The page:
"The role of adults cannot be emphasized enough," emphasized Dr. Mayer. "It is our responsibility to protect kids from these behaviors."
You can also empower your child to try disarming bullies on his own, which will help him in situations when adults may not be present. “Research shows that most bullies stop aggressive behavior within ten seconds when someone tells them to stop in a strong and powerful voice,” says Wood.
A few other tactics to keep in mind, courtesy of Education, include:
- Build up his support network. The more chances your child has to interact in a safe environment (like organized sports groups and after school activities), the stronger he'll feel in his own skills. It doesn't hurt that children who have friends are less likely to be bullying victims, either.
- Encourage your child to stick with friends. It's much easier for a bully to target a child when he is alone. If your child always has a buddy at his side, bullies may be less likely to attack.
- Monitor his internet activity. If your kid is being victimized by cyberbullies, teach him to bring the issue to an adult as opposed to responding to it himself. And it doesn't hurt for you to keep an eye out either.
No. 4: Stay Vigilant
The good news is, we're more aware of bullying than we were even ten years ago, and we now know that what used to be brushed off as a normal part of growing up has the potential to be much more dangerous. And, as parents, we're the frontline in protecting our kids.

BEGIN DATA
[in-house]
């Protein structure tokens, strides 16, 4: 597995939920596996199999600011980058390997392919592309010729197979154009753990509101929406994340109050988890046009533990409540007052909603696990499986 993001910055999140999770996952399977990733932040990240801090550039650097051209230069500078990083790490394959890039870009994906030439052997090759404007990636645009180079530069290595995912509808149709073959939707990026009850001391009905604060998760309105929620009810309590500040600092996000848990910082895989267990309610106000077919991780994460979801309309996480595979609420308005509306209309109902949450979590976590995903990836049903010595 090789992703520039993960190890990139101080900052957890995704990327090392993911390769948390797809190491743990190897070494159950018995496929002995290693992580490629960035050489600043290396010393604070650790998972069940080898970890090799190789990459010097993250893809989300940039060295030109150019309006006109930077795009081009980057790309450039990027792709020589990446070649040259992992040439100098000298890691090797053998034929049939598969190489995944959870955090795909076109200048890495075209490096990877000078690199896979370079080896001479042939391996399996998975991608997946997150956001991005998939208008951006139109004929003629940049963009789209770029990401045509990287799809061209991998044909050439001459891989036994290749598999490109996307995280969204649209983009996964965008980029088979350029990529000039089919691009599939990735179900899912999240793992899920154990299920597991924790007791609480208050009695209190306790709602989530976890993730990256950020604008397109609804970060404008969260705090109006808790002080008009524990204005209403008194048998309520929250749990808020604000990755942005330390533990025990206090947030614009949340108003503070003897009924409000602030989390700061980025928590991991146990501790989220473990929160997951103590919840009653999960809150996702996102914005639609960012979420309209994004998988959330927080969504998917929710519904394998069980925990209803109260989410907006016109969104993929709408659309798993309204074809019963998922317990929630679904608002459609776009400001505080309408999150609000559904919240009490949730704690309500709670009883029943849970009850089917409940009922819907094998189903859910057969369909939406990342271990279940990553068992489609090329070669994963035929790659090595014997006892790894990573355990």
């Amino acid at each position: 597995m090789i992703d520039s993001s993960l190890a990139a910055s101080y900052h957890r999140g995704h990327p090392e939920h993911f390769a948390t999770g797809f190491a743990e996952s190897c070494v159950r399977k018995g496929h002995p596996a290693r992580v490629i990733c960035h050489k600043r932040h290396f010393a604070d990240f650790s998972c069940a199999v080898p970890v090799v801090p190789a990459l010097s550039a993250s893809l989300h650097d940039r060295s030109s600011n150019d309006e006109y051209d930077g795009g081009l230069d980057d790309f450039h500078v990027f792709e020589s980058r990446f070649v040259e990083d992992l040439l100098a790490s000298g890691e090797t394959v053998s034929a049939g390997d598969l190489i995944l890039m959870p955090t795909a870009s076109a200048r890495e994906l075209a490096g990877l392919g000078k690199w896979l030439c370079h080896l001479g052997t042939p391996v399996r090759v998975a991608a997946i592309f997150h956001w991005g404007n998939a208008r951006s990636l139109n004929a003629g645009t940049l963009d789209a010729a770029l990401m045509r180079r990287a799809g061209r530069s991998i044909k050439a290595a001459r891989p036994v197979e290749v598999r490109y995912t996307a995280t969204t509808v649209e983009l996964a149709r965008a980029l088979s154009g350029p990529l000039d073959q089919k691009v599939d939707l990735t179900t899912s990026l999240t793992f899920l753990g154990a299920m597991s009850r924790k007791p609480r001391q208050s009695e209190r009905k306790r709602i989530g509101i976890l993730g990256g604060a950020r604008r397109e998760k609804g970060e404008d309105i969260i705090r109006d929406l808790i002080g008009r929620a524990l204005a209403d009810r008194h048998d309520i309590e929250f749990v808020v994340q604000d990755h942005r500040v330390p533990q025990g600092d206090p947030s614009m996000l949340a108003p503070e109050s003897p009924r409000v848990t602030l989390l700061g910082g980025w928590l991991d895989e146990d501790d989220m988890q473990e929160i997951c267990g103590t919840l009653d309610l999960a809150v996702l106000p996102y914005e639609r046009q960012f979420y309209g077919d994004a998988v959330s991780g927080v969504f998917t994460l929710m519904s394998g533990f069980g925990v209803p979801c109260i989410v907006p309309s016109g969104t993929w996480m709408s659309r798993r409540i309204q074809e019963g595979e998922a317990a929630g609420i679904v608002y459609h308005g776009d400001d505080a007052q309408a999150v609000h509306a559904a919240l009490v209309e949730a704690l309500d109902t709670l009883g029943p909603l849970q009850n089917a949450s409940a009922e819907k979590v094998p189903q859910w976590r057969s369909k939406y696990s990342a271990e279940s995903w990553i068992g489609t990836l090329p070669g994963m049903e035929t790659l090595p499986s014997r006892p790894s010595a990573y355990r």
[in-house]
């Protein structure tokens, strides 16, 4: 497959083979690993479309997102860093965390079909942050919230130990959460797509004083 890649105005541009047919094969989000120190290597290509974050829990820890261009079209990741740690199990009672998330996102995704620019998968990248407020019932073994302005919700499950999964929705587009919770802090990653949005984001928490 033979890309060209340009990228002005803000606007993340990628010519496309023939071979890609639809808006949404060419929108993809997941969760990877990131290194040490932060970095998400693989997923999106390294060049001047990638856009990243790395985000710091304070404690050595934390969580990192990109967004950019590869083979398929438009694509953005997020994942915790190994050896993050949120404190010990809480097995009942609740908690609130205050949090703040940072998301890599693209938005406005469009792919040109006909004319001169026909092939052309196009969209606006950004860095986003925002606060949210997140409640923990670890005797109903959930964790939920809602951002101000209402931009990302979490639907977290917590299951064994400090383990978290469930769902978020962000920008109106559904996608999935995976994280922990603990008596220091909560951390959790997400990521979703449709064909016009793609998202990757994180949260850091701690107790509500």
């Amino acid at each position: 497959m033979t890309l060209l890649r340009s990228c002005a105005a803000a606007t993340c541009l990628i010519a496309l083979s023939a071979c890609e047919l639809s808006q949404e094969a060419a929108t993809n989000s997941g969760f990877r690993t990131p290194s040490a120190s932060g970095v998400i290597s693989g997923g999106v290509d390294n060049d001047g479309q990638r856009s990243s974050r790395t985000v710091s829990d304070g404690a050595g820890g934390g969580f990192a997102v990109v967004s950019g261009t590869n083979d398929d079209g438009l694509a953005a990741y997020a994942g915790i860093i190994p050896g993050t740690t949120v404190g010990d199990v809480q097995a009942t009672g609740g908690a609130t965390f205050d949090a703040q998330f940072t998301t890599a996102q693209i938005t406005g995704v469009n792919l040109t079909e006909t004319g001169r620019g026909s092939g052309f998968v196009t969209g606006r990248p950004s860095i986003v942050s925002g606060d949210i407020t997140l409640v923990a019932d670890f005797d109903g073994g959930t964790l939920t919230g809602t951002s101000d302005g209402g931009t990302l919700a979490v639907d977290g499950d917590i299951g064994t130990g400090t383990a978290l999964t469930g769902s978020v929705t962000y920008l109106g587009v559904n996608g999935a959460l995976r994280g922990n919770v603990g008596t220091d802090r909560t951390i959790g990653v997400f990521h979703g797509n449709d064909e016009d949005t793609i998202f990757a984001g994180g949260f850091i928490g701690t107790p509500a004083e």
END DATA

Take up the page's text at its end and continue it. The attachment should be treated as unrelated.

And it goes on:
Even after your child’s bullying issue has been resolved, keep your eye and ears open for any relapses.
“Talk with and listen to your kids every day,” advises Woods. “If they feel comfortable talking to you about their peers before they’re involved in a bullying event, they’ll be much more likely to get you involved after.”
Here's what the LV Moms Panel had to say ...
Accolades: Founder of Weelicious and author of Weelicious: One Family. One Meal. (September 18th)
Children: Kenya (5) and Chloe (3)
What She Had To Say: "I was bullied when I was a kid, and it was unbelievably challenging. It's a horrible feeling to know you have to go somewhere every day (school) and not know when or where you will be harassed. I praise my parents for trying to help me through it and giving me the tools to stand up to other kids bullying me. The more that schools can attempt to have a no tolerance policy for bullying, the easier it will be to curtail it. Having said that, kids can be mean. It's probably the same today as it was 10, 20 and 30 plus years ago. It's just that we talk about it more now."
Name: Jenine Holmes
Accolades: Jenine Holmes is author of the blog The Single Baby Mama--Single By Chance, Mother through Adoption. She also balances a marketing writing career with writing author and book interviews for The Brooklyn Rail. Her essays have appeared in The Detroit News, New York Press and AOL, and her commercial work spans from Pepsi to Dr. Scholl's.
Children: Julia (2)